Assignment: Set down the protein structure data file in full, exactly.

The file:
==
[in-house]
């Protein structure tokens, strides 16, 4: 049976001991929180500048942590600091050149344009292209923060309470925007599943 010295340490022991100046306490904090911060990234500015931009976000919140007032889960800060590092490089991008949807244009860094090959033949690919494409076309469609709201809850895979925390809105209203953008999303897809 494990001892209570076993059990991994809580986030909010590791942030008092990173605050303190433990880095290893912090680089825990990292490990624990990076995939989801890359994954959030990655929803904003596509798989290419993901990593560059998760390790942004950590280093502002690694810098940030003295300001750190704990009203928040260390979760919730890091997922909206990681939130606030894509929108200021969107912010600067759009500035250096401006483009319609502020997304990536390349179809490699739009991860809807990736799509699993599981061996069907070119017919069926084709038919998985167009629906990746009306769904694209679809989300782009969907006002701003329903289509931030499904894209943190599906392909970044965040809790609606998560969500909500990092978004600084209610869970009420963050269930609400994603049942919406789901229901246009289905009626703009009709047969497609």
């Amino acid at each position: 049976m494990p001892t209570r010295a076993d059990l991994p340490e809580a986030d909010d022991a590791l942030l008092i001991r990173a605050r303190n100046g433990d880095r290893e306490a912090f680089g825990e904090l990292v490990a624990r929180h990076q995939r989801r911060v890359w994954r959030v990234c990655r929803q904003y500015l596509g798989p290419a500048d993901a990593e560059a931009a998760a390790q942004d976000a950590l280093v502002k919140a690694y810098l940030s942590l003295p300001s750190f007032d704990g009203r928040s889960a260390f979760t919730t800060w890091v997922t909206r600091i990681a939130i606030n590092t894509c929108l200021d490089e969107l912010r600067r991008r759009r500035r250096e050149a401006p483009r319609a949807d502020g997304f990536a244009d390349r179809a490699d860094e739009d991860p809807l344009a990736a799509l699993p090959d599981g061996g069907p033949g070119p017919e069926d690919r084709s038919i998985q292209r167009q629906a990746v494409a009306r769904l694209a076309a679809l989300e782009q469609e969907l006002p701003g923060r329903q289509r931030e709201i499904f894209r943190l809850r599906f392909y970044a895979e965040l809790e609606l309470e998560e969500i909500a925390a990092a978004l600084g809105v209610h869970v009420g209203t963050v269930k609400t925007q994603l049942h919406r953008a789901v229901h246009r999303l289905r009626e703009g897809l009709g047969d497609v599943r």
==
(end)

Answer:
[in-house]
């Protein structure tokens, strides 16, 4: 049976001991929180500048942590600091050149344009292209923060309470925007599943 010295340490022991100046306490904090911060990234500015931009976000919140007032889960800060590092490089991008949807244009860094090959033949690919494409076309469609709201809850895979925390809105209203953008999303897809 494990001892209570076993059990991994809580986030909010590791942030008092990173605050303190433990880095290893912090680089825990990292490990624990990076995939989801890359994954959030990655929803904003596509798989290419993901990593560059998760390790942004950590280093502002690694810098940030003295300001750190704990009203928040260390979760919730890091997922909206990681939130606030894509929108200021969107912010600067759009500035250096401006483009319609502020997304990536390349179809490699739009991860809807990736799509699993599981061996069907070119017919069926084709038919998985167009629906990746009306769904694209679809989300782009969907006002701003329903289509931030499904894209943190599906392909970044965040809790609606998560969500909500990092978004600084209610869970009420963050269930609400994603049942919406789901229901246009289905009626703009009709047969497609």
């Amino acid at each position: 049976m494990p001892t209570r010295a076993d059990l991994p340490e809580a986030d909010d022991a590791l942030l008092i001991r990173a605050r303190n100046g433990d880095r290893e306490a912090f680089g825990e904090l990292v490990a624990r929180h990076q995939r989801r911060v890359w994954r959030v990234c990655r929803q904003y500015l596509g798989p290419a500048d993901a990593e560059a931009a998760a390790q942004d976000a950590l280093v502002k919140a690694y810098l940030s942590l003295p300001s750190f007032d704990g009203r928040s889960a260390f979760t919730t800060w890091v997922t909206r600091i990681a939130i606030n590092t894509c929108l200021d490089e969107l912010r600067r991008r759009r500035r250096e050149a401006p483009r319609a949807d502020g997304f990536a244009d390349r179809a490699d860094e739009d991860p809807l344009a990736a799509l699993p090959d599981g061996g069907p033949g070119p017919e069926d690919r084709s038919i998985q292209r167009q629906a990746v494409a009306r769904l694209a076309a679809l989300e782009q469609e969907l006002p701003g923060r329903q289509r931030e709201i499904f894209r943190l809850r599906f392909y970044a895979e965040l809790e609606l309470e998560e969500i909500a925390a990092a978004l600084g809105v209610h869970v009420g209203t963050v269930k609400t925007q994603l049942h919406r953008a789901v229901h246009r999303l289905r009626e703009g897809l009709g047969d497609v599943r």